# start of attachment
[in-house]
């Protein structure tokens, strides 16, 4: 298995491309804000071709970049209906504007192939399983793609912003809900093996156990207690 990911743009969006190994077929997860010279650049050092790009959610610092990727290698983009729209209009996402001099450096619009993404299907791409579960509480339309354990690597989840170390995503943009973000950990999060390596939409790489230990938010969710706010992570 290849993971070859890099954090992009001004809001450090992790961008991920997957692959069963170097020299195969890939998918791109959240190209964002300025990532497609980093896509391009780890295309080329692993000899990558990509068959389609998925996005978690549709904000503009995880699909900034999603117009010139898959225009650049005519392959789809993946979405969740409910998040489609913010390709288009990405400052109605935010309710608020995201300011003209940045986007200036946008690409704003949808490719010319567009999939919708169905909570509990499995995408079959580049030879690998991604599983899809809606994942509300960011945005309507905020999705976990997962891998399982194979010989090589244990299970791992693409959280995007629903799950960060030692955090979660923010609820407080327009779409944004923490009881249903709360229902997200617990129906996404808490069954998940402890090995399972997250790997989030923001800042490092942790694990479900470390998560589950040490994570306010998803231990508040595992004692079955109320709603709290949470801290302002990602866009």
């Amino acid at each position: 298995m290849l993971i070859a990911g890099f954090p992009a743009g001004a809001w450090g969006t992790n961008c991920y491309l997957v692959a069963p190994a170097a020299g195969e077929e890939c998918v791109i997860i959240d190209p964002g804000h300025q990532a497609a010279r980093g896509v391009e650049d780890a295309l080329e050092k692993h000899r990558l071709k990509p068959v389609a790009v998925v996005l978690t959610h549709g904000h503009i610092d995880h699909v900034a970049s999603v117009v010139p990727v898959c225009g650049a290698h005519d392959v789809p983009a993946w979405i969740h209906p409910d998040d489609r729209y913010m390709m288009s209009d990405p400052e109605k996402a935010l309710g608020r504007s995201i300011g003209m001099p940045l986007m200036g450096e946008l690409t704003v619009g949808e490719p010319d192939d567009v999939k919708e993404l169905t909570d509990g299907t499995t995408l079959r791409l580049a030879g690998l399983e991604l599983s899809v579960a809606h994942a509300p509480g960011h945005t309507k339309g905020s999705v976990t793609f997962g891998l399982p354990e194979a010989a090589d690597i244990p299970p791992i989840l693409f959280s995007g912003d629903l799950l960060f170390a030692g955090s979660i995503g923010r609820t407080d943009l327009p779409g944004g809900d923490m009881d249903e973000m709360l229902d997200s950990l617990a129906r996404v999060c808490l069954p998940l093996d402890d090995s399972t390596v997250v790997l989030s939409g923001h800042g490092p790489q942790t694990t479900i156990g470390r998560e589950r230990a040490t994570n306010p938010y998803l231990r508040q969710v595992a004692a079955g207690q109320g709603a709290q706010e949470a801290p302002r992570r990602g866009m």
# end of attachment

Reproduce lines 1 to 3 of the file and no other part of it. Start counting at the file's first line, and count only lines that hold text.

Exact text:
[in-house]
């Protein structure tokens, strides 16, 4: 298995491309804000071709970049209906504007192939399983793609912003809900093996156990207690 990911743009969006190994077929997860010279650049050092790009959610610092990727290698983009729209209009996402001099450096619009993404299907791409579960509480339309354990690597989840170390995503943009973000950990999060390596939409790489230990938010969710706010992570 290849993971070859890099954090992009001004809001450090992790961008991920997957692959069963170097020299195969890939998918791109959240190209964002300025990532497609980093896509391009780890295309080329692993000899990558990509068959389609998925996005978690549709904000503009995880699909900034999603117009010139898959225009650049005519392959789809993946979405969740409910998040489609913010390709288009990405400052109605935010309710608020995201300011003209940045986007200036946008690409704003949808490719010319567009999939919708169905909570509990499995995408079959580049030879690998991604599983899809809606994942509300960011945005309507905020999705976990997962891998399982194979010989090589244990299970791992693409959280995007629903799950960060030692955090979660923010609820407080327009779409944004923490009881249903709360229902997200617990129906996404808490069954998940402890090995399972997250790997989030923001800042490092942790694990479900470390998560589950040490994570306010998803231990508040595992004692079955109320709603709290949470801290302002990602866009």
């Amino acid at each position: 298995m290849l993971i070859a990911g890099f954090p992009a743009g001004a809001w450090g969006t992790n961008c991920y491309l997957v692959a069963p190994a170097a020299g195969e077929e890939c998918v791109i997860i959240d190209p964002g804000h300025q990532a497609a010279r980093g896509v391009e650049d780890a295309l080329e050092k692993h000899r990558l071709k990509p068959v389609a790009v998925v996005l978690t959610h549709g904000h503009i610092d995880h699909v900034a970049s999603v117009v010139p990727v898959c225009g650049a290698h005519d392959v789809p983009a993946w979405i969740h209906p409910d998040d489609r729209y913010m390709m288009s209009d990405p400052e109605k996402a935010l309710g608020r504007s995201i300011g003209m001099p940045l986007m200036g450096e946008l690409t704003v619009g949808e490719p010319d192939d567009v999939k919708e993404l169905t909570d509990g299907t499995t995408l079959r791409l580049a030879g690998l399983e991604l599983s899809v579960a809606h994942a509300p509480g960011h945005t309507k339309g905020s999705v976990t793609f997962g891998l399982p354990e194979a010989a090589d690597i244990p299970p791992i989840l693409f959280s995007g912003d629903l799950l960060f170390a030692g955090s979660i995503g923010r609820t407080d943009l327009p779409g944004g809900d923490m009881d249903e973000m709360l229902d997200s950990l617990a129906r996404v999060c808490l069954p998940l093996d402890d090995s399972t390596v997250v790997l989030s939409g923001h800042g490092p790489q942790t694990t479900i156990g470390r998560e589950r230990a040490t994570n306010p938010y998803l231990r508040q969710v595992a004692a079955g207690q109320g709603a709290q706010e949470a801290p302002r992570r990602g866009m």